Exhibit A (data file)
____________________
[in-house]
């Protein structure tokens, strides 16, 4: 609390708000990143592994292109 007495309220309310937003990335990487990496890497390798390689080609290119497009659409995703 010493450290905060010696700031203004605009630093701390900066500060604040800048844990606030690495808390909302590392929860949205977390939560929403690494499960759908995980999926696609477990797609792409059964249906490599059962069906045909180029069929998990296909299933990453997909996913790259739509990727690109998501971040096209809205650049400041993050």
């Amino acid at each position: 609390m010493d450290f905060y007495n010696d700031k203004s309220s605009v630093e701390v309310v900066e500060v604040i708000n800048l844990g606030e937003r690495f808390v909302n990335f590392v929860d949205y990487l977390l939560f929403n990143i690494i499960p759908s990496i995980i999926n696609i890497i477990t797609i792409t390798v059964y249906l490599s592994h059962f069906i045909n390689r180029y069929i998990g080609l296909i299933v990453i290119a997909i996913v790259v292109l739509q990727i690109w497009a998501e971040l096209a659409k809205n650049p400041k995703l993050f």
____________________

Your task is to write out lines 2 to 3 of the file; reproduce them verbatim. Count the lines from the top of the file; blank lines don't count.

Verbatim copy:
């Protein structure tokens, strides 16, 4: 609390708000990143592994292109 007495309220309310937003990335990487990496890497390798390689080609290119497009659409995703 010493450290905060010696700031203004605009630093701390900066500060604040800048844990606030690495808390909302590392929860949205977390939560929403690494499960759908995980999926696609477990797609792409059964249906490599059962069906045909180029069929998990296909299933990453997909996913790259739509990727690109998501971040096209809205650049400041993050």
């Amino acid at each position: 609390m010493d450290f905060y007495n010696d700031k203004s309220s605009v630093e701390v309310v900066e500060v604040i708000n800048l844990g606030e937003r690495f808390v909302n990335f590392v929860d949205y990487l977390l939560f929403n990143i690494i499960p759908s990496i995980i999926n696609i890497i477990t797609i792409t390798v059964y249906l490599s592994h059962f069906i045909n390689r180029y069929i998990g080609l296909i299933v990453i290119a997909i996913v790259v292109l739509q990727i690109w497009a998501e971040l096209a659409k809205n650049p400041k995703l993050f």